Fussell and Klein_2006_Integrated Assmnt of Risk Reduction Programs.pdf - CLIMATE CHANGE VULNERABILITY ASSESSMENTS AN EVOLUTION OF CONCEPTUAL THINKING

Fussell and Klein_2006_Integrated Assmnt of Risk Reduction Programs.pdf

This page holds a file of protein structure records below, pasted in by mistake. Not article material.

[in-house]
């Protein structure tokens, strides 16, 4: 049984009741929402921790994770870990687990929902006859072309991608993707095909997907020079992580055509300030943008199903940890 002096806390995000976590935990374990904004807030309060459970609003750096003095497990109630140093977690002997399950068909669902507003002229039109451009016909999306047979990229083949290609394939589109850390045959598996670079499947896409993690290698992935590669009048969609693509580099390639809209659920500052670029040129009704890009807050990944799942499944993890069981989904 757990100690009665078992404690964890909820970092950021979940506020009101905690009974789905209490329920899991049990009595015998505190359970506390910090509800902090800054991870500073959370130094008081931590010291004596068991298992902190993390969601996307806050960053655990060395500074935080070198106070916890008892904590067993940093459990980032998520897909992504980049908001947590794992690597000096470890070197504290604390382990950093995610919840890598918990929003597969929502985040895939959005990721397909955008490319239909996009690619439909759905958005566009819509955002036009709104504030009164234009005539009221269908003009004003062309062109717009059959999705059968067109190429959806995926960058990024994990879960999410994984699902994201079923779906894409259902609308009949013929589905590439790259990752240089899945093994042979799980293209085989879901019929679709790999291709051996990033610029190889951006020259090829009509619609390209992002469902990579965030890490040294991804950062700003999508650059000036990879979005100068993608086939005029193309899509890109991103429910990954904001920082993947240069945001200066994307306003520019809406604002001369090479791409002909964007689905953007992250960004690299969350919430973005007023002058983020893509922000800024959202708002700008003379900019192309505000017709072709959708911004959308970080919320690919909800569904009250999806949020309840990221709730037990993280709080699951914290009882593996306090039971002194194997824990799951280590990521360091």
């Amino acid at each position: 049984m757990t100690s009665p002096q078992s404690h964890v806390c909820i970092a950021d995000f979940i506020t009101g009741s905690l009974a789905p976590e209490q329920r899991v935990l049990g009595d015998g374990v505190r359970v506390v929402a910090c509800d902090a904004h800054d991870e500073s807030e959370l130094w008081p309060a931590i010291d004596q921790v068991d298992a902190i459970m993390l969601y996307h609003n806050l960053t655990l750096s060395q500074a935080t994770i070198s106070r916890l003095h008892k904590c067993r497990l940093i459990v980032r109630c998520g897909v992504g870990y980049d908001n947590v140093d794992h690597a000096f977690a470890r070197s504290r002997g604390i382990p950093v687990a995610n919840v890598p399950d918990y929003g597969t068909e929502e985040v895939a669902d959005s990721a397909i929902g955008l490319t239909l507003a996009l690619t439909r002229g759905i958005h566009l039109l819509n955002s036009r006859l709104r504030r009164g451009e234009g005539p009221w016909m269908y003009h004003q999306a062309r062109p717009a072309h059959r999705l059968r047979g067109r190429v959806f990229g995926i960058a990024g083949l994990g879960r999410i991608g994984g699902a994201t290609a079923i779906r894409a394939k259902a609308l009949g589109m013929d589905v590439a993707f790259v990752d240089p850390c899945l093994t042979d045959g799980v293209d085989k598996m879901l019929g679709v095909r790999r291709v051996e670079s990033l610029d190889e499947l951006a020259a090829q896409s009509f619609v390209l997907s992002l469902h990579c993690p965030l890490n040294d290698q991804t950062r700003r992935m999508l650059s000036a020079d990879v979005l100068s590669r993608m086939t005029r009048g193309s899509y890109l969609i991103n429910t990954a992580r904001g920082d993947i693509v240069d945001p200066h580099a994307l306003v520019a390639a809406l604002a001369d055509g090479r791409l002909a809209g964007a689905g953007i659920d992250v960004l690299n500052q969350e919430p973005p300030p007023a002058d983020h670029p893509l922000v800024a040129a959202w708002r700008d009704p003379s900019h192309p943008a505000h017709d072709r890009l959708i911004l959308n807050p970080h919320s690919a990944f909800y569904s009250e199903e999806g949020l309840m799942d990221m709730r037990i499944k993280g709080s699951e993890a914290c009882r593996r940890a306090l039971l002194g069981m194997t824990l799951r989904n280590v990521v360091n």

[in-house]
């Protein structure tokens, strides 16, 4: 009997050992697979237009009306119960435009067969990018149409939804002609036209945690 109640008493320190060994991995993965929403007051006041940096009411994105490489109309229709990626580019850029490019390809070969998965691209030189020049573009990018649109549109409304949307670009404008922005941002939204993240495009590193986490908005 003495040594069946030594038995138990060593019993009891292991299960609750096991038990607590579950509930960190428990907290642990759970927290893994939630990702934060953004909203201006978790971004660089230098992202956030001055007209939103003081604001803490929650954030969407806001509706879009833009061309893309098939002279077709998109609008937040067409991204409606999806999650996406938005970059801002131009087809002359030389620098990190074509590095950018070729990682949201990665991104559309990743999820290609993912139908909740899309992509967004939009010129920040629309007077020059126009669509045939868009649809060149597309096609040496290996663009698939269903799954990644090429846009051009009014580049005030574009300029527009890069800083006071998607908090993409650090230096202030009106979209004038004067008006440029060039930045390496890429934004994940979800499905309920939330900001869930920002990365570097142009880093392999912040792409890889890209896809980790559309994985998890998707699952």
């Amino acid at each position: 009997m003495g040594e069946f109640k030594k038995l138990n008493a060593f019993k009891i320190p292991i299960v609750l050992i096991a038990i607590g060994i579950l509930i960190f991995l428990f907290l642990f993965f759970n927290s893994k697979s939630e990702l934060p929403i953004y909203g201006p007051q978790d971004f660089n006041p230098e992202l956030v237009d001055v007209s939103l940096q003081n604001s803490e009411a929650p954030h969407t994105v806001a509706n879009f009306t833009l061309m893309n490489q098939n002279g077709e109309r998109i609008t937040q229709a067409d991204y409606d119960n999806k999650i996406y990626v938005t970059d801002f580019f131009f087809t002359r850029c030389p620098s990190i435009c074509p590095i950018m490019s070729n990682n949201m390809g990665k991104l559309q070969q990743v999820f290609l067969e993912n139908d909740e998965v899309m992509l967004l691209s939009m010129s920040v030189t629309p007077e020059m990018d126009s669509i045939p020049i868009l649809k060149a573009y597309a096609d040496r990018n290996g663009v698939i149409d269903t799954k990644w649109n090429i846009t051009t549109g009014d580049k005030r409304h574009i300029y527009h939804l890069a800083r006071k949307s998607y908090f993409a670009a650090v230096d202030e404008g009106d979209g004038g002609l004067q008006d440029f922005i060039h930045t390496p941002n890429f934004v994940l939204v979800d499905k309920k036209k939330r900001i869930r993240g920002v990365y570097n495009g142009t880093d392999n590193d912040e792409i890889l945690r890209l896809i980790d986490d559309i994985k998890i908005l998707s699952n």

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CLIMATE CHANGE VULNERABILITY ASSESSMENTS: AN EVOLUTION OF CONCEPTUAL THINKING HANS-MARTIN F ¨ USSEL 1 , 2 and RICHARD J. T. KLEIN 2 1 Center for Environmental Science and Policy, Stanford University, Stanford, CA 94305, U.S.A. E-mail: [email protected] 2 Potsdam Institute for Climate Impact Research, Telegrafenberg, 14473 Potsdam, Germany Abstract. Vulnerability is an emerging concept for climate science and policy. Over the past decade, efforts to assess vulnerability to climate change triggered a process of theory development and as- sessment practice, which is reflected in the reports of the Intergovernmental Panel on Climate Change (IPCC). This paper reviews the historical development of the conceptual ideas underpinning as- sessments of vulnerability to climate change. We distinguish climate impact assessment, first- and second-generation vulnerability assessment, and adaptation policy assessment. The different gener- ations of assessments are described by means of a conceptual framework that defines key concepts of the assessment and their analytical relationships. The purpose of this conceptual framework is two-fold: first, to present a consistent visual glossary of the main concepts underlying the IPCC approach to vulnerability and its assessment; second, to show the evolution of vulnerability assess- ments. This evolution is characterized by the progressive inclusion of non-climatic determinants of vulnerability to climate change, including adaptive capacity, and the shift from estimating expected damages to attempting to reduce them. We hope that this paper improves the understanding of the main approaches to climate change vulnerability assessment and their evolution, not only within the climate change community but also among researchers from other scientific communities, who are sometimes puzzled by the unfamiliar use of technical terms in the context of climate change. 1. Introduction The last two decades have witnessed extensive research on potential and observed impacts of climate change on all kinds of natural and social systems, as reviewed in McCarthy et al. (2001). This research has been conducted to advance scientific knowledge and to support the formulation and implementation of policies that limit adverse impacts of climate change and variability on environmental and human systems. This paper reviews the evolution of approaches for assessing vulnerability to climate change. We distinguish four prototypical assessment stages that address different research and policy questions. Conceptual framework diagrams show the main concepts applied in each stage and their analytical relationships. The purpose of this paper is two-fold. First, we present the prevailing understanding of the climate change community in general, and as presented in the IPCC in particular, on key concepts related to vulnerability and adaptation to climate change, and on their analytical relationships. Second, by presenting four stages of vulnerability Climatic Change (2006) 75: 301–329 DOI: 10.1007/s10584-006-0329-3 c Springer 2006
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